Do Charcoal Face Masks Work and Are They Safe?

Charcoal masks may help remove impurities and toxins from your skin; however, there are safety concerns to note.

From face masks to cleansers, toothpaste, and soap, activated charcoal is a popular ingredient in many beauty products you'll see on a walk through the beauty aisle at your local drugstore.

Unlike other masks that simply wash or peel off without much fuss, some charcoal-based masks really cling to the skin, pulling out blackheads, dead skin, hair, and other pore-clogging culprits.

Do these masks actually unclog pores, and even more importantly, are they safe? We dug into the research as well as reached out to two dermatologists to get their expert opinions on charcoal face masks.

The Science Behind Activated Charcoal

Charcoal has been used medicinally for centuries but just recently entered the cosmetic industry as the key to perfect skin. Since about 2014, many skincare products containing activated charcoal have been available to consumers. These products claim to leave the consumer with a smoother, clearer complexion. 

Activated charcoal is carbon, like coal, but produced from naturally carbon-rich materials such as bamboo, coconut, or wood that have been heated and turned into a powder. This process creates micropores in the carbon, increasing its surface area and ability to trap toxins and chemicals.

This makes activated charcoal ideal for drawing out bacteria and impurities from the skin, clearing away any clogged pores, and detoxifying the skin surface when rinsed or peeled away.

Do Charcoal Face Masks Work?

Because of activated charcoal’s ability to absorb bacteria and toxins from the skin, some experts believe that a charcoal face mask can help draw impurities from the skin.

You can expect the masks to help unclog pores and absorb environmental pollutants, oil, and dirt from the skin, Debra Jaliman, MD, a dermatologist in New York City, told Health. Charcoal is especially good for people with acne and blackheads as it can help reduce excess oil, said Dr. Jaliman.

But despite the popularity of incorporating activated charcoal in skincare products, there is a lack of evidence to support its exfoliative or anti-aging abilities.

Safety Concerns and Charcoal Masks

Even though charcoal is a natural compound, it is still a chemical compound and may result in adverse reactions if it's not used in moderation. Some of the safety concerns of using charcoal masks include:

  • Charcoal peel-off masks can sometimes cause excessive skin peeling, particularly in people with sensitive skin or certain skin conditions. This can be very painful or can cause serious and permanent skin damage like scarring and infection.
  • Some charcoal-containing beauty products are not under the jurisdiction of the FDA and can cause allergies and irritation. There have also been cases of chemical burns from some of these products.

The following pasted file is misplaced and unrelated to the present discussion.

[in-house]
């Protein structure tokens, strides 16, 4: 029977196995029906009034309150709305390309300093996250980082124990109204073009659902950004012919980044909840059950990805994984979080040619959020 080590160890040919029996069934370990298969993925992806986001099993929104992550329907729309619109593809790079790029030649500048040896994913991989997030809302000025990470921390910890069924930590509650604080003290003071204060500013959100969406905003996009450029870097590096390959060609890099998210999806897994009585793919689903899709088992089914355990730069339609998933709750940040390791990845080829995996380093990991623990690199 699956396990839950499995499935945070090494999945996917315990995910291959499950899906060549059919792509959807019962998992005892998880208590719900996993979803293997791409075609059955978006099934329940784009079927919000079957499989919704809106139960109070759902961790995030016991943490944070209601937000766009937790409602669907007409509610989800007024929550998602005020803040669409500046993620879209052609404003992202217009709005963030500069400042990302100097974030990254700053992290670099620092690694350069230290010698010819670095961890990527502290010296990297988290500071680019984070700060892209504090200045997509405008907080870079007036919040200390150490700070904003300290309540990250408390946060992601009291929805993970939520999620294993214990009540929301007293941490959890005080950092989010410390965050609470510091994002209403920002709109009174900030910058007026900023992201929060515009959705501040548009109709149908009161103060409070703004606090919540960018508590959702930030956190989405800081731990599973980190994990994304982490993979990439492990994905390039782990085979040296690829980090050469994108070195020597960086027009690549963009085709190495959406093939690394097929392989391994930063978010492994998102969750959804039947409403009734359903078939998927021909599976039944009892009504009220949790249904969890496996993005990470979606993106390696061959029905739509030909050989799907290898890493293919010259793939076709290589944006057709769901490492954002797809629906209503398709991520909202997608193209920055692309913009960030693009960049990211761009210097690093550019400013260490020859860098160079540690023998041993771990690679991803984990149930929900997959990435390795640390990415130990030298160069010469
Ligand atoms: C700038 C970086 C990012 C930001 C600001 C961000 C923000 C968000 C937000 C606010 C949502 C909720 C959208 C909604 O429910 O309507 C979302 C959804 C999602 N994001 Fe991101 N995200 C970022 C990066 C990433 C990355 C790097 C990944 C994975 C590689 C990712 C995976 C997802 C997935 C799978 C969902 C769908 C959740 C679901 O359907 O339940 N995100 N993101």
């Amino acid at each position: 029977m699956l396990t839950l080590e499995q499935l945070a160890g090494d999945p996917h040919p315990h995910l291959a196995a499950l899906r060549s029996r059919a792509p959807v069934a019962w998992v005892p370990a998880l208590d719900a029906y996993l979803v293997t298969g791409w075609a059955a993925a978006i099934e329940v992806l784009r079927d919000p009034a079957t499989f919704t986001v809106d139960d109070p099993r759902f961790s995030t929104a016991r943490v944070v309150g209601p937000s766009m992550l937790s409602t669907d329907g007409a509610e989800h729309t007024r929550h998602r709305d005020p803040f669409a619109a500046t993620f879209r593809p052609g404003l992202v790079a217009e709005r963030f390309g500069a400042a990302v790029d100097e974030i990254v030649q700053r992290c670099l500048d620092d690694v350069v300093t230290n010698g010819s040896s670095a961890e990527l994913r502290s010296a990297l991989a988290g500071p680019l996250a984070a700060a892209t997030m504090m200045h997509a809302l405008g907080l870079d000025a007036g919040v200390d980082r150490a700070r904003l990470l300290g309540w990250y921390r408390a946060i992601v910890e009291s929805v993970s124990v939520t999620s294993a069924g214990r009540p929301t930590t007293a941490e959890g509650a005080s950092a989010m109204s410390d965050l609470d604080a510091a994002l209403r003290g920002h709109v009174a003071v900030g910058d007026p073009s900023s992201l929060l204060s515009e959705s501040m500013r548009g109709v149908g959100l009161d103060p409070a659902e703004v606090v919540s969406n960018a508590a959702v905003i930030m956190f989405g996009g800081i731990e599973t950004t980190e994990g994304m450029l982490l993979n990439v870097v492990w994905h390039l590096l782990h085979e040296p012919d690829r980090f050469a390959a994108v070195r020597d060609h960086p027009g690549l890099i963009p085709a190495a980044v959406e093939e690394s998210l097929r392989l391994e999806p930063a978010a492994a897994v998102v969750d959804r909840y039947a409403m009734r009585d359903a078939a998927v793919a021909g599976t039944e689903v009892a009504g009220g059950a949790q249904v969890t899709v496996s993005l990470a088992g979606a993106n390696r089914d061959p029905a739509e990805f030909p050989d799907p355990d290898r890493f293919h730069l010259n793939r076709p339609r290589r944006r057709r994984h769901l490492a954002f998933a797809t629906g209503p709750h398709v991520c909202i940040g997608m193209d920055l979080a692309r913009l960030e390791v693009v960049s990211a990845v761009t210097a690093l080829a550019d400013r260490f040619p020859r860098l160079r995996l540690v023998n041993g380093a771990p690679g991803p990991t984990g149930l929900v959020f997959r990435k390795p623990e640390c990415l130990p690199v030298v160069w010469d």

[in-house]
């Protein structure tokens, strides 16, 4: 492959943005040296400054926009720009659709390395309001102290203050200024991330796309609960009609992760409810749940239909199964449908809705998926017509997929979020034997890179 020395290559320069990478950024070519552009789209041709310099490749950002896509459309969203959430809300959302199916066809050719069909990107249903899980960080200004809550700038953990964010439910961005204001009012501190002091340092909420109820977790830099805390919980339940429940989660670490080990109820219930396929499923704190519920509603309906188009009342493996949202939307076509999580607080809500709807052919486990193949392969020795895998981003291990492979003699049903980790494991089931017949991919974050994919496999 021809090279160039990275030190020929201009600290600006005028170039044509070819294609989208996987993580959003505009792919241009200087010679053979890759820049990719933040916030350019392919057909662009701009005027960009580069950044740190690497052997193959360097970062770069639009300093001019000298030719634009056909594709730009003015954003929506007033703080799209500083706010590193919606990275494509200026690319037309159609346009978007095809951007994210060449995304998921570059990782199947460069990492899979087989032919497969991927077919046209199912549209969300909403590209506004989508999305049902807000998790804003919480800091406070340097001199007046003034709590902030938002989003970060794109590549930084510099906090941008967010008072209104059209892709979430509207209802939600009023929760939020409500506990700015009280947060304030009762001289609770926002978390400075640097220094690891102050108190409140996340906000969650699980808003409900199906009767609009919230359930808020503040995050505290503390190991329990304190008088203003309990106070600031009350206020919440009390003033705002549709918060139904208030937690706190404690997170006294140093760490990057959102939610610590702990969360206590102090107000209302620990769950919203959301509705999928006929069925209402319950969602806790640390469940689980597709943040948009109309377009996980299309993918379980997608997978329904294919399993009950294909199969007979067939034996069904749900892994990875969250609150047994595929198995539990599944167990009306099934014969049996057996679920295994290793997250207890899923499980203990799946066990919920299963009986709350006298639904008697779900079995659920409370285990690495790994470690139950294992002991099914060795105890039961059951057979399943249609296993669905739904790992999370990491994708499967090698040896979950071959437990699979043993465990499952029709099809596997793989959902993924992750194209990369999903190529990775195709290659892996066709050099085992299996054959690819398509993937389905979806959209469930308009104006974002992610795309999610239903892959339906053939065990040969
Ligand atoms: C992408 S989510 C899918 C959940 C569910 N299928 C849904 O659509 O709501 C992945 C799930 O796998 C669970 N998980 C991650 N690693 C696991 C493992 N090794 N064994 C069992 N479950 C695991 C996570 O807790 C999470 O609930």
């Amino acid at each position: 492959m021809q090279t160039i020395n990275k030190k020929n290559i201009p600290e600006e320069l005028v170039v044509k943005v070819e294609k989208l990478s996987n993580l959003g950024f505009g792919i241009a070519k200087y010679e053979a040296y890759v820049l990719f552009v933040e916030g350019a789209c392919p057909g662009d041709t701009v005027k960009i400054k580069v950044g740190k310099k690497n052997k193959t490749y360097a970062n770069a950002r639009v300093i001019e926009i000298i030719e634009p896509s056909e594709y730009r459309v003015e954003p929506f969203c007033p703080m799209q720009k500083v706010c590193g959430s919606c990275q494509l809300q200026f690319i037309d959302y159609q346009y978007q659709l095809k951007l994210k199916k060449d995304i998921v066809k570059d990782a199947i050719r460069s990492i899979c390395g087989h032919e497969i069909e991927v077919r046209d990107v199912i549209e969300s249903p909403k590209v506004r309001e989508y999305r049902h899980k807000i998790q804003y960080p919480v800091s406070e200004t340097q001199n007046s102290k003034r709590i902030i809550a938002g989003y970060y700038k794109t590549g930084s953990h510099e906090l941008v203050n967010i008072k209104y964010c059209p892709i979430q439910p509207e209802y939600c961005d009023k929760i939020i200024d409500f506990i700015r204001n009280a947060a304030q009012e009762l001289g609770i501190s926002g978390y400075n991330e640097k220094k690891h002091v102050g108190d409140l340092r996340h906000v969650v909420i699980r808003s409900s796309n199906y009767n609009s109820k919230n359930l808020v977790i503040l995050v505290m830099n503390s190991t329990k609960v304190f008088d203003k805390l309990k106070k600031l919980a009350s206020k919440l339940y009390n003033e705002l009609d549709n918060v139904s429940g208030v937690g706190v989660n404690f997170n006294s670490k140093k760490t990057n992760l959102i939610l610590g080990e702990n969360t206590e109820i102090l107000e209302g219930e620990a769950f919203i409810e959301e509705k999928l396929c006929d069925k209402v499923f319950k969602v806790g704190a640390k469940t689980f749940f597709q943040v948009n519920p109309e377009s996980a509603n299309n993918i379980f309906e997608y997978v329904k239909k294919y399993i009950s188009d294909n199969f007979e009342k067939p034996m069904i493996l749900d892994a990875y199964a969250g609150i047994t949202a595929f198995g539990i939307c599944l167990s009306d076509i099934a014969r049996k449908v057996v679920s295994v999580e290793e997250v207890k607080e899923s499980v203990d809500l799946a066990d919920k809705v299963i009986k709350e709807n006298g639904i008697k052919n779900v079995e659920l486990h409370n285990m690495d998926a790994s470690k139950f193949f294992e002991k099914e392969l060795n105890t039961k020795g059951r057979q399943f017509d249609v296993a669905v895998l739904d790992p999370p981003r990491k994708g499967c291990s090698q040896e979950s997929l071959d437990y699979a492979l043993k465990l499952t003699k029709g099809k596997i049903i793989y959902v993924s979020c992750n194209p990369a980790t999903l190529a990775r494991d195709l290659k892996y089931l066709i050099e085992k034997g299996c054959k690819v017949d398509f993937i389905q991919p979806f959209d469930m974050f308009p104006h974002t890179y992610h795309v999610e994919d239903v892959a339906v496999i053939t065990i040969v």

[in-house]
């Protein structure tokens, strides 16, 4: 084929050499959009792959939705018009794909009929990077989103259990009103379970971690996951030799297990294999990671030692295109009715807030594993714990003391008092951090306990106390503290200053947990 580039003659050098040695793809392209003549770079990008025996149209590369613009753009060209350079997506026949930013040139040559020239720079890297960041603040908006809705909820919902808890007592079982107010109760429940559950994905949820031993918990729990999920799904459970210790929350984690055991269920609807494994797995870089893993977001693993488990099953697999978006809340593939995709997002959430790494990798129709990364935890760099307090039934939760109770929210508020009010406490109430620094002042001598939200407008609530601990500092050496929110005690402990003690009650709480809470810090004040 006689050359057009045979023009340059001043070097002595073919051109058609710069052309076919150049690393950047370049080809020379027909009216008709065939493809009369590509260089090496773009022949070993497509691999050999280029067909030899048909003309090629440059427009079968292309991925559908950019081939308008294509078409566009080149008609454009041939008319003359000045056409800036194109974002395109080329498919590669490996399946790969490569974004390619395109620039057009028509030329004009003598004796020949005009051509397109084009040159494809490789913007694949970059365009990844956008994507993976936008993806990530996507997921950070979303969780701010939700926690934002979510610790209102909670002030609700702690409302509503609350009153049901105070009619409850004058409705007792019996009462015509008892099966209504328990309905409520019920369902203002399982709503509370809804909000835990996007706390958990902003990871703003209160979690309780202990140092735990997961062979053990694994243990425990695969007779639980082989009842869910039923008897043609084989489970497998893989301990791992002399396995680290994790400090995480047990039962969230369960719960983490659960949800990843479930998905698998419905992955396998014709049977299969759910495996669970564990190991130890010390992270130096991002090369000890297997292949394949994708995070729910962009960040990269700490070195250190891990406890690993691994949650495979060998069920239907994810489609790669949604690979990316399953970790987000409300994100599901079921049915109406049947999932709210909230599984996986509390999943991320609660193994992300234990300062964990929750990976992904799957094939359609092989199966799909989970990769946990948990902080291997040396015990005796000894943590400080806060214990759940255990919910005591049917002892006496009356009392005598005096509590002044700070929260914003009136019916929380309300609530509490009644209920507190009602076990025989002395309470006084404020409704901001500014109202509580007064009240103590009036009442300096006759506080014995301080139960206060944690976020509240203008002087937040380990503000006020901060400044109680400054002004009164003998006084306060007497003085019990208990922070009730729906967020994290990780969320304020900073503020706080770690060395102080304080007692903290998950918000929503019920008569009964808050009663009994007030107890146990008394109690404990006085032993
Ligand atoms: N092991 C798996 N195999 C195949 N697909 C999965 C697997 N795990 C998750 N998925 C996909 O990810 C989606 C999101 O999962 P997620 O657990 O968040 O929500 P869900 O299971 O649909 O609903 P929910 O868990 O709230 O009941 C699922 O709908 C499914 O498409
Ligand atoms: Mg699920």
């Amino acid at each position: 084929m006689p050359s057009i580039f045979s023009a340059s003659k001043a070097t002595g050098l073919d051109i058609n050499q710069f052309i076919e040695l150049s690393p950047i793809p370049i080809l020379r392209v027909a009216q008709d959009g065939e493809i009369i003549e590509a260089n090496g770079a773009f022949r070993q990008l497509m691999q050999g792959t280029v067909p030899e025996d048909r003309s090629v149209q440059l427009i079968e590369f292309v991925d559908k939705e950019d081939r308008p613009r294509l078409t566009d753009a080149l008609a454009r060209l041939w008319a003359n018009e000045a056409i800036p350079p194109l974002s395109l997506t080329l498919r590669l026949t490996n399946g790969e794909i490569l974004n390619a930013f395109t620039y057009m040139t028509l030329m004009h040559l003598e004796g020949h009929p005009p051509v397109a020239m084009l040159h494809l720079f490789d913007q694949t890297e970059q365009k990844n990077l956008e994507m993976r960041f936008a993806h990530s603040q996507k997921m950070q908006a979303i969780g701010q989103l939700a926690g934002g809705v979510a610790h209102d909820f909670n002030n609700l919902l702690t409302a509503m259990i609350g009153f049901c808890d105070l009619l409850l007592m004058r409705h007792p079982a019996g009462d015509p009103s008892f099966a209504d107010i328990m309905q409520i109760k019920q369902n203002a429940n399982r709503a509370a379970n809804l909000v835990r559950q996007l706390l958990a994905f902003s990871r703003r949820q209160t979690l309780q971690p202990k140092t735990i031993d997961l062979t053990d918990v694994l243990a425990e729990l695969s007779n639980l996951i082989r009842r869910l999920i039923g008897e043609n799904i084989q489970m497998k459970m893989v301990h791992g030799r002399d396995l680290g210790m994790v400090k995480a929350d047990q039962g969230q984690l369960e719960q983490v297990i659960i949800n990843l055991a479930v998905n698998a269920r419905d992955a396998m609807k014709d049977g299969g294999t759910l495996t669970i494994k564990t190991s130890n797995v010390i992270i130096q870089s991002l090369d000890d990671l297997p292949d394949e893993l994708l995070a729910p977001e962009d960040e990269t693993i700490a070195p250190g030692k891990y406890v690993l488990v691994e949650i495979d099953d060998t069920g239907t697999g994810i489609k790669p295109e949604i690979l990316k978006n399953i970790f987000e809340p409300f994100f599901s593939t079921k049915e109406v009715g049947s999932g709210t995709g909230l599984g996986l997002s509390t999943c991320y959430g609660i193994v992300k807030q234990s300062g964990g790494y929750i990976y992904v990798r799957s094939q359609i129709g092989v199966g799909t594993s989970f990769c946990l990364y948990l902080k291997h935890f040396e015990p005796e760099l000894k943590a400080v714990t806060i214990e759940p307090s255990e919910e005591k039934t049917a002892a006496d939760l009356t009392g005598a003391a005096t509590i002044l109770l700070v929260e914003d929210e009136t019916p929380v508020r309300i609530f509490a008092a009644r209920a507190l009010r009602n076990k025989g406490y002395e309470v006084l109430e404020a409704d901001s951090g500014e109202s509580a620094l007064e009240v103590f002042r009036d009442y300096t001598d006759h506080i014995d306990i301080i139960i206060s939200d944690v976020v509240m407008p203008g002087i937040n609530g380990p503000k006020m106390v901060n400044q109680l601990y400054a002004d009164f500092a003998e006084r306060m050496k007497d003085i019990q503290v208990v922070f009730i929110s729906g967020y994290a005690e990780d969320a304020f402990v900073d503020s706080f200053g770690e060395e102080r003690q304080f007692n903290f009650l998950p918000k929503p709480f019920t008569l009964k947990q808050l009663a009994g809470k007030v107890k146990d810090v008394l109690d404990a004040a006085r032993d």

Best Practices for Using Charcoal Masks

Like any beauty product, charcoal face masks can contain chemicals that can cause allergies or irritation. Melissa Piliang, MD, a dermatologist at the Cleveland Clinic told Health that you should be diligent about checking for ingredients that don't work well with your skin. Also, be wary of buying through third-party websites, like Facebook, said Dr. Piliang.

After you peel off the mask, Dr. Piliang recommended washing with a gentle cleanser to remove any remaining mask and then applying a soothing non-comedogenic moisturizer to protect the skin.

If you're looking for less ouch with your blackhead removal, Dr. Piliang suggested chemical exfoliators like alpha hydroxy acids, beta hydroxy acids, retinol, and benzoyl peroxide. They can all help loosen blackheads a little more gently.

There are a few ways to make the peel-off process less painful. They include methods like the following:

  • Washing your face beforehand helps to pre-exfoliate the skin, and removing hair also makes mask removal more manageable, said Dr. Jaliman.
  • Both Dr. Jaliman and Dr. Piliang suggested applying the mask to only your T-zone or areas that have blackheads. The oilier skin in the center of the face may have a bit more protection from irritation, said Dr. Piliang.
  • Dr. Jaliman advised not putting it on your entire face, especially if you have combination skin, which could be even more irritated by it.

A Quick Review

Charcoal face masks and other skin care products containing activated charcoal have become very popular in the past few years. Activated charcoal has been used for centuries for medicinal purposes. But its ability to absorb bacteria and toxins from the skin has made it an attractive ingredient in face masks.

While more research is needed to determine the efficacy of such masks, there are safety concerns to keep in mind if you choose to use charcoal face masks. These masks can lead to allergic reactions, peeling of the skin, or skin irritation.

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  1. Nelson Sanchez, Rachel Fayne, Brandon Burroway, Charcoal: An ancient material with a new face, Clinics in Dermatology, Volume 38, Issue 2, 2020, Pages 262-264, ISSN 0738-081X. doi:10.1016/j.clindermatol.2019.07.025

  2. Sajjad M, Sarwar R, Ali T, Khan L, Mahmood SU. Cosmetic uses of activated charcoalInternational Journal Of Community Medicine And Public Health. 2021;8(9):4572-4574. doi:10.18203/2394-6040.ijcmph20213569

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